The recent withdrawal of Israel from Southern Lebanon in the face of a long and grinding conflict there with Hizballah prompted a familiar media phenomenon. A number of journalists rushed to put a friendly face on the Iranian-funded, Syrian-coordinated group, passing over its record of bloodletting and focusing on Hizballah’s work as a social service operation.
Under the almost lyrical headline “Helping Hand of Hezbollah Emerging in South Lebanon,” (May 31, 2000), New York Times reporter Susan Sachs led the way, recounting the quasi-governmental activity of the Islamic organization, including its provision of medical care, home reconstruction, fresh water and insecticide-spraying. In addition, Sachs’ only reference to Sheik Hassan Nasrallah, the group’s general secretary who regularly calls for Israel’s destruction, is mention of his respectful attitude toward Lebanese officials and the outpouring of affection for him.
Though Sachs admits that Hizballah is “still considered by the United States and other nations to be a terrorist group that bombed embassies and kidnaped Westerners in the 1980's” the reporter is misleading about the chronology of carnage. Hizballah did, indeed, specialize in deadly bombings in the 1980's, including two in Beirut on the same day in 1983 that killed 241 American marines and 56 French servicemen sleeping in their respective barracks.
But, contrary to Sachs, the bloodshed continued into the 1990's with multiple bombings in Argentina of Israeli and Jewish community facilities, one in March 1992 that killed 29 and another in July 1994 that killed 96. At the time this last event occurred it was one of the worst terrorist attacks ever in the Western hemisphere. (Notably, the New York Times did not report the 1994 Buenos Aires bombing on its front page). Hizballah is also credited with blowing a Panamanian airplane out of the sky the same year killing 21 people. None of the perpetrators of these crimes have been brought to justice.
National Public Radio eagerly picked up the New York Times’ theme of a rehabilitated Hizballah in its national call-in program, “Talk of the Nation.” Breathlessly, Jerusalem correspondent Jennifer Ludden reported:
...there is incredible [Lebanese] public support for Hizballah, especially at this point in time. In recent years, a wide range of Lebanese, not just Shiite Muslims but also Sunni Muslims and Christian Lebanese, have come to very much appreciate these guerilla fighters putting their lives on the line. The organization has had – under the leadership of Sheik Hassan Nasrallah – it has transformed away from kidnapings and bombings that really marked it in the 1980's (sic), and I think the Lebanese government does not provide social services across the board as much as people would like. Hizballah has been filling a lot of gaps.
When Ludden was asked by the program host whether Hizballah now accepts Israel’s “right to exist” she giggled slightly and responded:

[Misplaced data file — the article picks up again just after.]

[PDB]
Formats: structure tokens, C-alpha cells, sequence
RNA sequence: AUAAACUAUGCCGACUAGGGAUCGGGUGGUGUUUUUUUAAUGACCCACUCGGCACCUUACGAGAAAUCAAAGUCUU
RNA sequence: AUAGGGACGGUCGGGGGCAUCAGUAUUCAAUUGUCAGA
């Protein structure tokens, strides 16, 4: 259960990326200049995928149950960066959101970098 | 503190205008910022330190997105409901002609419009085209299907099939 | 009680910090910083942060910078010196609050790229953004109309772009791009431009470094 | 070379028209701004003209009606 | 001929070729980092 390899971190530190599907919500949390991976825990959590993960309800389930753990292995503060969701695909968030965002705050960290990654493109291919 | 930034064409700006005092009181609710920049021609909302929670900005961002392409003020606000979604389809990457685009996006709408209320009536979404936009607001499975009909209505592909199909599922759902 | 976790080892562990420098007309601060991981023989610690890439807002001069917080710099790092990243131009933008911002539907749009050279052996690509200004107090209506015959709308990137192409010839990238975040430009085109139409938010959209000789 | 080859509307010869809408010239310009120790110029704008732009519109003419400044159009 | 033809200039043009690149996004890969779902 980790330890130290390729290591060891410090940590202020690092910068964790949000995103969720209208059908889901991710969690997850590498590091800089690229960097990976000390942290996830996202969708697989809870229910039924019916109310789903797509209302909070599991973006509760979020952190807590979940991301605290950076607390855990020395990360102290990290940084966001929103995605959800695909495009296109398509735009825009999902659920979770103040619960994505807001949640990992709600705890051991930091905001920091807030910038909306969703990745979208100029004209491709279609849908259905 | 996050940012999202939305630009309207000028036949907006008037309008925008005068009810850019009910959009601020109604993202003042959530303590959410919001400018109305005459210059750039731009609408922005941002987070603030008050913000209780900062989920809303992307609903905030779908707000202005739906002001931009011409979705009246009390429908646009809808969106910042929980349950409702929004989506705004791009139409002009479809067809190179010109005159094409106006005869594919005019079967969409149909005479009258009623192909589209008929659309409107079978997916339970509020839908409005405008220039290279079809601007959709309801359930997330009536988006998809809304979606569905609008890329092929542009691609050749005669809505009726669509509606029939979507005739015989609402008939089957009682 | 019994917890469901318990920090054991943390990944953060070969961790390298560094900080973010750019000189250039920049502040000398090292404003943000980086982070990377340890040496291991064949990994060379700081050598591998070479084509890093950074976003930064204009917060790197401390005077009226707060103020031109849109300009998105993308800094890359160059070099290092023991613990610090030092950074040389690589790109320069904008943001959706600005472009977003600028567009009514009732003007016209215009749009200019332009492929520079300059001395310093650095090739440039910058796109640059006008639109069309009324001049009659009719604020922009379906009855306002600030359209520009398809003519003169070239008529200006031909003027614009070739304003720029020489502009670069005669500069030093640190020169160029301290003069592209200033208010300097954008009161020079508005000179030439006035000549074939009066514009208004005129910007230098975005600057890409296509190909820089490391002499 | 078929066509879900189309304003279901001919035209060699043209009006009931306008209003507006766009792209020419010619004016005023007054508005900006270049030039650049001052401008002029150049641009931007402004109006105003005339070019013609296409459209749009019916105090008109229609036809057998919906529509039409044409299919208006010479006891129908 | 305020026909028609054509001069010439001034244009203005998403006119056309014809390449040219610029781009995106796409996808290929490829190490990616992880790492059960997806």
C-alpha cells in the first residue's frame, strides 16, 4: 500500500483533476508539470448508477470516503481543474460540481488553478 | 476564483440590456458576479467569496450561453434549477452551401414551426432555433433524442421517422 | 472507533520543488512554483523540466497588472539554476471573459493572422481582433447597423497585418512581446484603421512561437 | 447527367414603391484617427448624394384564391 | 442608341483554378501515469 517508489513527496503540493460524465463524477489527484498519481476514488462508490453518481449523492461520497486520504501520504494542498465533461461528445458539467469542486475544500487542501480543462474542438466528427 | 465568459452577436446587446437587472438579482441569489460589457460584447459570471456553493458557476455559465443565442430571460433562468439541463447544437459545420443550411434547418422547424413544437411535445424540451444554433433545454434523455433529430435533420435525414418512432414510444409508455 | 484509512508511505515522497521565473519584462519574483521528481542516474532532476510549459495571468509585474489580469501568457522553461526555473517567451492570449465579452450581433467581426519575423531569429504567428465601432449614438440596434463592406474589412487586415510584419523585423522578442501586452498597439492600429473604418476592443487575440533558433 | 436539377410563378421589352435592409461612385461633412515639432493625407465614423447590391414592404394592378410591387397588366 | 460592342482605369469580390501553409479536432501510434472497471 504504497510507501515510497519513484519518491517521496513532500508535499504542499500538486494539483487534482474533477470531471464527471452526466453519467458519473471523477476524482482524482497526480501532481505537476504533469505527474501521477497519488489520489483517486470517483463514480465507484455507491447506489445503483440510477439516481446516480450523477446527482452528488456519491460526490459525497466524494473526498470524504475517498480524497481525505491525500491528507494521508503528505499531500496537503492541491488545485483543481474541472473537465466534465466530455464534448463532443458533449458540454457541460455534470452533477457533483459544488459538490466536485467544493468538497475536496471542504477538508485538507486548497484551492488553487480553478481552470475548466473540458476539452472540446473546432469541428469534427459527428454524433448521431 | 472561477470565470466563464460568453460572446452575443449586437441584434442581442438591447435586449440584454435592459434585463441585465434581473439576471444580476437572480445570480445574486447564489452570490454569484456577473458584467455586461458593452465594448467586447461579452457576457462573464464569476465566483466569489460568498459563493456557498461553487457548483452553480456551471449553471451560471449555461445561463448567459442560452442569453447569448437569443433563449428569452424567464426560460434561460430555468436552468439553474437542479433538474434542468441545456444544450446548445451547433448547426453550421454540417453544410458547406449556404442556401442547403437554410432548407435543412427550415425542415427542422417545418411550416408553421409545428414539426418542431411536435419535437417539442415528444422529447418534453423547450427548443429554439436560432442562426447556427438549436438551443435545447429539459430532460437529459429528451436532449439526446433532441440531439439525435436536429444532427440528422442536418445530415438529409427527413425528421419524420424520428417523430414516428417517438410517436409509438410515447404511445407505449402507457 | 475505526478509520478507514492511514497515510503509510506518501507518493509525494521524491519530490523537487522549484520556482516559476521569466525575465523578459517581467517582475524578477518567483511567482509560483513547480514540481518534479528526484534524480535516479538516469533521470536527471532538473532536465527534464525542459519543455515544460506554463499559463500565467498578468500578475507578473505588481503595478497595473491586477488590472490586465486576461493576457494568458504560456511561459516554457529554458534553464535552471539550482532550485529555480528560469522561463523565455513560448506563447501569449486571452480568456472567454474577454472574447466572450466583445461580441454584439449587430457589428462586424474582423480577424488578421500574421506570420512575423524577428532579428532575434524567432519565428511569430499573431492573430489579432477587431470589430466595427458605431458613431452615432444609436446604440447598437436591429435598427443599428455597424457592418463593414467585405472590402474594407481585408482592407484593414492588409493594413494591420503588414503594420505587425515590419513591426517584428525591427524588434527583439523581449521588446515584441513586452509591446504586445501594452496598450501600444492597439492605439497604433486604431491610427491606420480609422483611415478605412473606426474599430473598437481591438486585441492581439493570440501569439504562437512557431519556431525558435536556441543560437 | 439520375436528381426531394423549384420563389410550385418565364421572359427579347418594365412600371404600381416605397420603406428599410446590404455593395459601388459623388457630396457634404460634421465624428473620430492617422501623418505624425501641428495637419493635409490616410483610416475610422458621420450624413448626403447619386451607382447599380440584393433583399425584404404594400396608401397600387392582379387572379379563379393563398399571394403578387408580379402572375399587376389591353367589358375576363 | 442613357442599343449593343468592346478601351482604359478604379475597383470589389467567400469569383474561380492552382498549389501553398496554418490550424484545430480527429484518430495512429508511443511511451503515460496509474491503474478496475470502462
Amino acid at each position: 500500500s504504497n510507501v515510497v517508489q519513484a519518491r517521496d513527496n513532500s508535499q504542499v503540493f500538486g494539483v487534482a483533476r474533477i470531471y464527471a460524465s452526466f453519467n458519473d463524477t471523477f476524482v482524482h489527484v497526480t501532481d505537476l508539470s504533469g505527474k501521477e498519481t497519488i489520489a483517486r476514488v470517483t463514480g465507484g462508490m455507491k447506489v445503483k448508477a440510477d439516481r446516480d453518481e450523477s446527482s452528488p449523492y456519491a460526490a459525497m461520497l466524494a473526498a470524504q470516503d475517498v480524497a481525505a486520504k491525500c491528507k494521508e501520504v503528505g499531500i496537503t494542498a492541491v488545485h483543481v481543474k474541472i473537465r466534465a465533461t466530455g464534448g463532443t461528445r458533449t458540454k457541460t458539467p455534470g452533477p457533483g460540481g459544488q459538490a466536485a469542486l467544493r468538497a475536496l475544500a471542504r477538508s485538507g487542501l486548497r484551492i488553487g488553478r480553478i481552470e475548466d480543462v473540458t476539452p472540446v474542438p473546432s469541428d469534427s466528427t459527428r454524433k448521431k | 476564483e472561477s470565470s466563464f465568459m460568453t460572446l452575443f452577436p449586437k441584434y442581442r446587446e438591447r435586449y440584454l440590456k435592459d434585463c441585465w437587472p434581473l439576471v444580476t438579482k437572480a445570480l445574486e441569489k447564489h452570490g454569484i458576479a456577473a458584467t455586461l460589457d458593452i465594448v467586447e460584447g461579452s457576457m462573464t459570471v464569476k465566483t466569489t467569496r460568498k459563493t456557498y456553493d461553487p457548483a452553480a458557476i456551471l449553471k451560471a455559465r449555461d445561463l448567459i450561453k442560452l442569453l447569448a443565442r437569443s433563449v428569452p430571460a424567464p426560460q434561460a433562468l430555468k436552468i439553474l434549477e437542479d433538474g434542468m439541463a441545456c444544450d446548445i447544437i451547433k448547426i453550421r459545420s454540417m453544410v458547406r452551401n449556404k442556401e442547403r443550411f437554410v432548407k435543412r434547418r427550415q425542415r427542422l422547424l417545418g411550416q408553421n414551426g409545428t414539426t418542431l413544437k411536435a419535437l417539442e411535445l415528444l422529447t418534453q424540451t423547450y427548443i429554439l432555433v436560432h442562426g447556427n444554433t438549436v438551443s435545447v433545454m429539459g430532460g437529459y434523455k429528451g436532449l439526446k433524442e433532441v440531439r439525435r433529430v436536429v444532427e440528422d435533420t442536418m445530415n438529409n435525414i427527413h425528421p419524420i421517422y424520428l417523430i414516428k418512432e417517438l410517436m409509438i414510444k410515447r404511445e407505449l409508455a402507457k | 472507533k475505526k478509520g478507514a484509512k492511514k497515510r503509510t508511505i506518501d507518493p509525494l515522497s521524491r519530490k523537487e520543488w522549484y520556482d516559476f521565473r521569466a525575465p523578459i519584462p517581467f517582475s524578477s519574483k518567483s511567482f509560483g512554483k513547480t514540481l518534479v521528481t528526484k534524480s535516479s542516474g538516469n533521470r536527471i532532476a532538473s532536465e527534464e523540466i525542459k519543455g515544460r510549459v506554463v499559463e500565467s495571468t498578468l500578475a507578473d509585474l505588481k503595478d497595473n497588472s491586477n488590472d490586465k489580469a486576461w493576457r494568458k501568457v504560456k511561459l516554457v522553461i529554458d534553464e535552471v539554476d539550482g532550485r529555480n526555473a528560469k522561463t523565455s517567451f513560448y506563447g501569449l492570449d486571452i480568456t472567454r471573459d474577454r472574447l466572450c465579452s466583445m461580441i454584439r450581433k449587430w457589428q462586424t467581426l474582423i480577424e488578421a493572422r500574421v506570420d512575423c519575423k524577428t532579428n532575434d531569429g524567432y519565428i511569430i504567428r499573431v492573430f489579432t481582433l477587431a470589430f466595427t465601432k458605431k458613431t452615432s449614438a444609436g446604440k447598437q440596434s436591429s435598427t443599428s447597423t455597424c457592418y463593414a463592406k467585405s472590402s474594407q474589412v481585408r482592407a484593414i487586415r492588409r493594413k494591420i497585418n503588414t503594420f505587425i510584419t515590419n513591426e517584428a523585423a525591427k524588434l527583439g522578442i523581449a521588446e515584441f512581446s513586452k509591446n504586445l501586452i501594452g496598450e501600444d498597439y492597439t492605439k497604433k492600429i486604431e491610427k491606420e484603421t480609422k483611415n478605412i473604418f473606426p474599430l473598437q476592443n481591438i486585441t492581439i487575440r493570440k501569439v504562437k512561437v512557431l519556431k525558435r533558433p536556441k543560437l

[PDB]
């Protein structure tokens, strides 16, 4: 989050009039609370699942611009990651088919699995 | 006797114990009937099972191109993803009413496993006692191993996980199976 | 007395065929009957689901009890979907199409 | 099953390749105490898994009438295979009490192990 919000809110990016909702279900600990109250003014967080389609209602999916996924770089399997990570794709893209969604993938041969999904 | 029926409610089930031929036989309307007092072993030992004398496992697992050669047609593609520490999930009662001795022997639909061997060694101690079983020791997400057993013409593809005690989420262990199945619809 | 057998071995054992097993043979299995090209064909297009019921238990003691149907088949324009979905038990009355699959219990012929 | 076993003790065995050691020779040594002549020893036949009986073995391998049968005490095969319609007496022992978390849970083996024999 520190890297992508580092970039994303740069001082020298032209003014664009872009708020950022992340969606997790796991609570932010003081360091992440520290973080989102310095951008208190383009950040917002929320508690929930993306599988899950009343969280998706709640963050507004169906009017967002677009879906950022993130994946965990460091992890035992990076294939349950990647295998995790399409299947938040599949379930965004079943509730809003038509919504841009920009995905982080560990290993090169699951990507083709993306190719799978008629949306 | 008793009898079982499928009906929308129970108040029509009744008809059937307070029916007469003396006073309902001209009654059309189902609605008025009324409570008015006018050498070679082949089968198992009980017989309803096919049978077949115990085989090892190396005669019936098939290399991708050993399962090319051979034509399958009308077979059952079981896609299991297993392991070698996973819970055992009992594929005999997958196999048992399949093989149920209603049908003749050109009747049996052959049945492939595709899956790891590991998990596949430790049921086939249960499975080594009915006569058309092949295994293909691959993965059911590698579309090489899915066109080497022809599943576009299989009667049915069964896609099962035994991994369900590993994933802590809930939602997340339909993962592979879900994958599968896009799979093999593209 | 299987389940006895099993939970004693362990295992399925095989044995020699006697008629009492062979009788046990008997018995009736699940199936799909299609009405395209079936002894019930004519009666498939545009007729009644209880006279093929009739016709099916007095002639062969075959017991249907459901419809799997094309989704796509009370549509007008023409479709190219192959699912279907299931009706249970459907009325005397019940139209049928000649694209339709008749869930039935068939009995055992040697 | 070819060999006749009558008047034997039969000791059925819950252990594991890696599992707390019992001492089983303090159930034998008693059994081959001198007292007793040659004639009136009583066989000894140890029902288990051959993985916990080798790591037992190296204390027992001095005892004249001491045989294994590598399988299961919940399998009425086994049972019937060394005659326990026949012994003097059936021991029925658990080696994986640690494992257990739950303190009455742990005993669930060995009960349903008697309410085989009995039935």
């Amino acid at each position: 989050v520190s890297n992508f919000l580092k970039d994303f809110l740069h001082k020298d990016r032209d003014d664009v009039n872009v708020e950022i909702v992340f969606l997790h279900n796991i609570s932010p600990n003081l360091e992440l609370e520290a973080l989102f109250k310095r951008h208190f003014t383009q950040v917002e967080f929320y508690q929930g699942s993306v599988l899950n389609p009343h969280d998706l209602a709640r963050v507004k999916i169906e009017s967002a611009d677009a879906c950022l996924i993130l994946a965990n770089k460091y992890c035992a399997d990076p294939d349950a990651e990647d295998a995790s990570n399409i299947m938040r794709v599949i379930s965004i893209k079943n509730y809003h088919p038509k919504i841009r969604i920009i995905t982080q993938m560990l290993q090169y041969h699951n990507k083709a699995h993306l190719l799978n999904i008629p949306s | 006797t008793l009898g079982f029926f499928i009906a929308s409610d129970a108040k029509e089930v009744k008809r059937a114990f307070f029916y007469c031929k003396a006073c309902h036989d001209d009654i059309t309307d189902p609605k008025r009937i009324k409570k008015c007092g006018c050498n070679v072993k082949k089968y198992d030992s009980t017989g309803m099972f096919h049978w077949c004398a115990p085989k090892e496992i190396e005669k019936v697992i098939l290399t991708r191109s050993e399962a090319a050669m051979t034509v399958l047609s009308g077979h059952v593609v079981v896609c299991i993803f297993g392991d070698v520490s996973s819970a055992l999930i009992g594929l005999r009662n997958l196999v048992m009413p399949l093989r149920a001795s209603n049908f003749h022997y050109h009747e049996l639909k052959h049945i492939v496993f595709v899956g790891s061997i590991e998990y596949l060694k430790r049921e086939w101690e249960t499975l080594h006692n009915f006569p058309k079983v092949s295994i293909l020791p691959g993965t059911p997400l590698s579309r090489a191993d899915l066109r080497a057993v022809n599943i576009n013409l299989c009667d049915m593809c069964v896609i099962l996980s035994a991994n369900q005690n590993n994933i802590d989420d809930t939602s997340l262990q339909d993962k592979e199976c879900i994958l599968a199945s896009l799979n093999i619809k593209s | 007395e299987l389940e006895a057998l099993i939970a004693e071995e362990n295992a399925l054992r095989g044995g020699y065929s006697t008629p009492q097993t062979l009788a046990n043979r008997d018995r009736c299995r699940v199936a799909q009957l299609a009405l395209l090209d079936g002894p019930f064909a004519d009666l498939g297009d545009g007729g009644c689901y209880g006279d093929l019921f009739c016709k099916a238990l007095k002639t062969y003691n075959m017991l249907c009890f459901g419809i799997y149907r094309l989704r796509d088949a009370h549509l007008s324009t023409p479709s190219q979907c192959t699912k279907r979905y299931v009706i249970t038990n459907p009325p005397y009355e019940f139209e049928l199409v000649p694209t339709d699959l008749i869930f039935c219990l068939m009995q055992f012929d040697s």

Mmm. Well, they stopped at the border. I think that, again, they have been very, very cagey. You know, again, some of the foot soldiers will talk about liberating Jerusalem, but I don’t think that the leaders see this as a realistic goal.
These are some of the many “cagey” statements of Sheik Nasrallah: In a January speech he said:
When we speak about Jerusalem we don’t want anyone to misunderstand. We do not mean East Jerusalem. We do not mean the Holy Jerusalem...We do not mean Jerusalem, the city. When we say Jerusalem, we speak of it as a symbol of all Palestine and the entire nation that is under assault by the scheme of global arrogance and Zionism that throughout the past 50 years has been implemented on our land. ... Israel is a cancerous, usurping entity without legitimacy or legal character.
On June 2nd in a speech broadcast via telephone to a Palestinian rally in Gaza, Nasrallah called on the Palestinians to “fight the Zionists with stones, daggers, knives and bombs, expel them from the land, and make them return to whence they came...” He urged Palestinians to undertake suicide bombings such as the one perpetrated at Beit Lid in Israel where 22 young Israelis were murdered. In this particularly savage attack, bombs exploded at timed intervals in order to kill those who rushed to help the first victims.
When a caller to the NPR talk show challenged Ludden’s praise for Hizballah, noting that the group’s website contains language calling for Israel’s elimination, the reporter responded, “I haven’t logged onto the Internet site recently.”
At the same time Sachs and Ludden were deceptive about Hizballah, special credit is due Ray Suarez and Martin Himel for sound and balanced coverage of recent Lebanon events on the Public Broadcasting Service’s NewsHour. In a May 26th segment, the program gave a clear sense of the aims of Hizballah and the challenges faced by Israel, reviewing key history and current concerns. The broadcast served as a welcome reminder of what journalism can and should be.
Appeared in the Jerusalem Post on this date